The National Treasury is turning up the heat on transformation compliance within the financial services industry and hinted that the Financial Services Charter might be reviewed to fast track Black Economic Empowerment (BEE).
At the first day of public hearings in parliament on Tuesday to assess the progress of transformation in the financial services sector, Treasury’s deputy director-general Ismail Momoniat said the objectives and transformation goals stipulated in the charter were not ambitious enough.
The public hearings were jointly held by parliament’s standing committees on finance and trade and industry, chaired by Yunus Carrim.
Momoniat suggested that the charter should be “sharpened and refined” as it has not been as successful as initially anticipated. “The current BEE regulations do not sufficiently cover things like financial inclusion and access… We need to look at whether the charter encourages sufficient wealth creation, inclusive growth and massive transformation.”
The big four banks have come under fire in recent months for perceived slow transformation as calls for radical economic transformation and the establishment of a black-owned bank to challenge “white monopoly capital” have been heightened.
The charter was implemented in 2004, serving as a voluntary commitment from the financial services sector to transform on five pillars including ownership, employment equity, procurement and enterprise development, empowerment financing and access to financial services. It has since been amended to align to several changes within the BEE codes of good practice and the Broad-Based Black Economic Empowerment (BBBEE) Act.
Momoniat said that when the charter was implemented, there was “tremendous excitement”, but it fizzled out between 2008 and 2012 with ownership patterns of SA banks coming under scrutiny. “It has been more of a box-ticking approach. Some people didn’t want to take into account the regulatory issues.”
Individual banks including Barclays Africa and FirstRand, the Department of Trade and Industry, the Association for Saving and Investment SA, Banking Association SA (Basa) and the Black Business Counsel (BBC), among others, made submissions to parliament on Tuesday.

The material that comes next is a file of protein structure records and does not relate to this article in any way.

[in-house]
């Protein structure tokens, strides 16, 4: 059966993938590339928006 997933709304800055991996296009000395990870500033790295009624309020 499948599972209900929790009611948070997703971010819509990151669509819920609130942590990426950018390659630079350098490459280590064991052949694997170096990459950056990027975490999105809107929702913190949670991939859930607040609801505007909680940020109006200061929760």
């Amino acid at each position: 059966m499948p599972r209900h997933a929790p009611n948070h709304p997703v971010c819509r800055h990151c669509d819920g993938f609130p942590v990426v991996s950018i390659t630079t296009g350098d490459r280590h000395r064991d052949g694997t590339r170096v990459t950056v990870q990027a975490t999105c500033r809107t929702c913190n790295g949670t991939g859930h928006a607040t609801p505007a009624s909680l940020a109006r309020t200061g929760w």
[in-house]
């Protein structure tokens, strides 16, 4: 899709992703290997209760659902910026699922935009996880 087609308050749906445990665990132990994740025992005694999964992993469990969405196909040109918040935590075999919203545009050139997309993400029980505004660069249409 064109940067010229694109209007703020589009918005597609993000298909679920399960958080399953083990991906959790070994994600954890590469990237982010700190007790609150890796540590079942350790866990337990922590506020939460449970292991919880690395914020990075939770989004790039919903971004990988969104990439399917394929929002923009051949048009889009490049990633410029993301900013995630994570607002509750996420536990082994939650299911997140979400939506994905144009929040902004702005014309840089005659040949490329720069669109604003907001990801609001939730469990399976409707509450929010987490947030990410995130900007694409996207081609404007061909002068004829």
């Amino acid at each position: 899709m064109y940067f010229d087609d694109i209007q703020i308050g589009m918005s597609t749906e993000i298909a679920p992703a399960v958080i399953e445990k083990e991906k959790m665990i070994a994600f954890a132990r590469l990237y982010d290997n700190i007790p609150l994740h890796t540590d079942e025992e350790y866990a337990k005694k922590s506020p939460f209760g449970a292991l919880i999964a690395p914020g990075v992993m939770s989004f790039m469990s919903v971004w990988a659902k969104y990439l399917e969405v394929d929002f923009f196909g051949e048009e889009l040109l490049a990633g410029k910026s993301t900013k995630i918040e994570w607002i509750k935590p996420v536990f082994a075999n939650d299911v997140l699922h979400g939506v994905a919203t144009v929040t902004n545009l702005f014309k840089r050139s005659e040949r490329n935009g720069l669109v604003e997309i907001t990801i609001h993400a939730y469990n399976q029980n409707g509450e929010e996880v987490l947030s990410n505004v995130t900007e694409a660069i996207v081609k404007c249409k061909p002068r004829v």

Banks were insistent that they are still committed to achieving their racial transformation record.
Barclays Africa group CEO Maria Ramos, said the bank will launch another BEE transaction after divorce proceedings with its parent company Barclays are concluded. The BEE vehicle would represent 1.5% of its issued capital, which would increase its current BEE ownership of 17.36%.
FirstRand’s CEO Johan Burger, told the committee that the group’s black ownership amounts to 36.5% across its subsidiaries FNB, Rand Merchant Bank, Wesbank and Ashburton Investments.
Basa MD Cas Coovadia, said the country’s banking industry has transformed and the narrative of the industry being the least transformed is incorrect. “If you take access to financial services, black SME financing, financing of infrastructure projects and a range of others, I think we have made considerable progress.”
According to Basa’s figures, SA’s banking industry is made up of 37 licensed banks, with total assets of R4.8 trillion and employing 153 846 people. The direct black ownership of banks reached 26.39% in 2015, a decrease from 2014 figures (see below).
In the same year, roughly 800 more black senior managers were recorded (see below).
Coovadia said the banking sector has similar ownership patterns to the JSE, with 49% of SA’s top six banks owned by foreigners, 34% by institutions including the Public Investment Corporation, and the balance by other investor categories including individuals.
He said the industry doesn’t need further regulation from a transformation perspective, as it’s already “heavily regulated across the broad spectrum”.
“More regulation would be costly, especially for customers. We have to shift the conversation to the right issues, like focusing on why certain parts of the sector are not transformed [such as asset management].”
The second round of public hearings will resume on March 22 with the Reserve Bank, the National Empowerment Fund, Black Insurance Owners Association, Nedbank, the Black Management Forum and others, who are expected to make submissions in parliament.
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